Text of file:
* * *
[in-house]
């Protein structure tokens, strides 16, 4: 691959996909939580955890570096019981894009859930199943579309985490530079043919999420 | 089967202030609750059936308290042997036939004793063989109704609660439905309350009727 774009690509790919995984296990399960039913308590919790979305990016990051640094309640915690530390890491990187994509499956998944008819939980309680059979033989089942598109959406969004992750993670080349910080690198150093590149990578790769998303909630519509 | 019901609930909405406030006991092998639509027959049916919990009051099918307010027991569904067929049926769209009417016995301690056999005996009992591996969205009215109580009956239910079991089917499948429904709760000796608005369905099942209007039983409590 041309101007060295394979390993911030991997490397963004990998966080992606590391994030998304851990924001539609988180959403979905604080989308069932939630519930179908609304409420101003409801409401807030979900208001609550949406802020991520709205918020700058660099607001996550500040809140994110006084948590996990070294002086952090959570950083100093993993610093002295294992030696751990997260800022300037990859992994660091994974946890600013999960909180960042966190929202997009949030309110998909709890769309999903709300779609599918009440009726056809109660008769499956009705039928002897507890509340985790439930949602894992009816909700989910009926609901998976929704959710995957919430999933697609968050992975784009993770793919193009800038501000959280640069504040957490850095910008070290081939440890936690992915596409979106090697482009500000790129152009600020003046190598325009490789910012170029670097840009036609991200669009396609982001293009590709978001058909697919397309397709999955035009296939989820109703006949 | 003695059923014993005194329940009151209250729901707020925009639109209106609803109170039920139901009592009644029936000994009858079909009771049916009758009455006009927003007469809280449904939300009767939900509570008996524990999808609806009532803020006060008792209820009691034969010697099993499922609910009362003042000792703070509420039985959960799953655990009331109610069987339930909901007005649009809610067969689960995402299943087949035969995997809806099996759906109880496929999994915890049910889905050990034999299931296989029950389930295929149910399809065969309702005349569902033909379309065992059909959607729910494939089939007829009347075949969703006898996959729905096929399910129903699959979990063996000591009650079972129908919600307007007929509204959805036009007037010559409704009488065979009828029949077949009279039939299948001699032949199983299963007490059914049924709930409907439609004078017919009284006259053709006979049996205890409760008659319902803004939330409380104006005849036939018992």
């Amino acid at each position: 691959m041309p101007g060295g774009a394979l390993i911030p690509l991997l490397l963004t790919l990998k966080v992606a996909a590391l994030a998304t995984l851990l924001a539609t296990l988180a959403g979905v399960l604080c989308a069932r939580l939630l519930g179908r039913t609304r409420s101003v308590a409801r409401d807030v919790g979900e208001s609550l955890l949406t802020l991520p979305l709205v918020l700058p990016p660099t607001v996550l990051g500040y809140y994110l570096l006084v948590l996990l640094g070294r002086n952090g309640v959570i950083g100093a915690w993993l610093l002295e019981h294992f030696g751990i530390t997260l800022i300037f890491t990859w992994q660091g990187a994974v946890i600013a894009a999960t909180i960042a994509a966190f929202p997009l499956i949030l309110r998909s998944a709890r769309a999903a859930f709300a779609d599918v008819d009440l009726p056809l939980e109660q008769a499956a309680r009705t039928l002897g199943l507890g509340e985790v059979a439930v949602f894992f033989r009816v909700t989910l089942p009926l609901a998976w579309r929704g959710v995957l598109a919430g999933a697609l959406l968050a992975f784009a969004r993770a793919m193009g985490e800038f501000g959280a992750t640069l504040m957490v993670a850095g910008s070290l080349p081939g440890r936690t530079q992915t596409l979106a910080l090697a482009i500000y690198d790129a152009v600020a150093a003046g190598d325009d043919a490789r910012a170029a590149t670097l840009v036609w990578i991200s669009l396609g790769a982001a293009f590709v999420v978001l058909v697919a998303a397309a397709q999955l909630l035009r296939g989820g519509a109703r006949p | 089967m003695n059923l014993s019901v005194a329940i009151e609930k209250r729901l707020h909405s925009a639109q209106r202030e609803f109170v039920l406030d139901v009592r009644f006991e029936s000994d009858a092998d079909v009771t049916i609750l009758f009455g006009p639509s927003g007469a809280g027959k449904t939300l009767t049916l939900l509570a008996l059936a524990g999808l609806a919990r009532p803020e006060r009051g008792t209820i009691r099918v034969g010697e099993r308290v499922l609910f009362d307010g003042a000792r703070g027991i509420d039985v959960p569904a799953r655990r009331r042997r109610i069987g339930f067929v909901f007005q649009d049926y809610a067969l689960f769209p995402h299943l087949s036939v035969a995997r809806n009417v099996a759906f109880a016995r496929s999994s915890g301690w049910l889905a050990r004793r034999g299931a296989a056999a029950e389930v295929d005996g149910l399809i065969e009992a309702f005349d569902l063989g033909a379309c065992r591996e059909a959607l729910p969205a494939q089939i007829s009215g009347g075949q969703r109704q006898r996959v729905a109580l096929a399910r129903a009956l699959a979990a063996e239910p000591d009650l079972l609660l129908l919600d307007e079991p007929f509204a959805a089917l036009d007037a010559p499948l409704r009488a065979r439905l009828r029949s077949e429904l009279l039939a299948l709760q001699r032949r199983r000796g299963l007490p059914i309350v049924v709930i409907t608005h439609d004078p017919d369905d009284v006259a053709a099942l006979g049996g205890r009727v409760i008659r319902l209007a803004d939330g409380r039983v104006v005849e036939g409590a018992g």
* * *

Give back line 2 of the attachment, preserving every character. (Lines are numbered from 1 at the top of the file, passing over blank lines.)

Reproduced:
């Protein structure tokens, strides 16, 4: 691959996909939580955890570096019981894009859930199943579309985490530079043919999420 | 089967202030609750059936308290042997036939004793063989109704609660439905309350009727 774009690509790919995984296990399960039913308590919790979305990016990051640094309640915690530390890491990187994509499956998944008819939980309680059979033989089942598109959406969004992750993670080349910080690198150093590149990578790769998303909630519509 | 019901609930909405406030006991092998639509027959049916919990009051099918307010027991569904067929049926769209009417016995301690056999005996009992591996969205009215109580009956239910079991089917499948429904709760000796608005369905099942209007039983409590 041309101007060295394979390993911030991997490397963004990998966080992606590391994030998304851990924001539609988180959403979905604080989308069932939630519930179908609304409420101003409801409401807030979900208001609550949406802020991520709205918020700058660099607001996550500040809140994110006084948590996990070294002086952090959570950083100093993993610093002295294992030696751990997260800022300037990859992994660091994974946890600013999960909180960042966190929202997009949030309110998909709890769309999903709300779609599918009440009726056809109660008769499956009705039928002897507890509340985790439930949602894992009816909700989910009926609901998976929704959710995957919430999933697609968050992975784009993770793919193009800038501000959280640069504040957490850095910008070290081939440890936690992915596409979106090697482009500000790129152009600020003046190598325009490789910012170029670097840009036609991200669009396609982001293009590709978001058909697919397309397709999955035009296939989820109703006949 | 003695059923014993005194329940009151209250729901707020925009639109209106609803109170039920139901009592009644029936000994009858079909009771049916009758009455006009927003007469809280449904939300009767939900509570008996524990999808609806009532803020006060008792209820009691034969010697099993499922609910009362003042000792703070509420039985959960799953655990009331109610069987339930909901007005649009809610067969689960995402299943087949035969995997809806099996759906109880496929999994915890049910889905050990034999299931296989029950389930295929149910399809065969309702005349569902033909379309065992059909959607729910494939089939007829009347075949969703006898996959729905096929399910129903699959979990063996000591009650079972129908919600307007007929509204959805036009007037010559409704009488065979009828029949077949009279039939299948001699032949199983299963007490059914049924709930409907439609004078017919009284006259053709006979049996205890409760008659319902803004939330409380104006005849036939018992």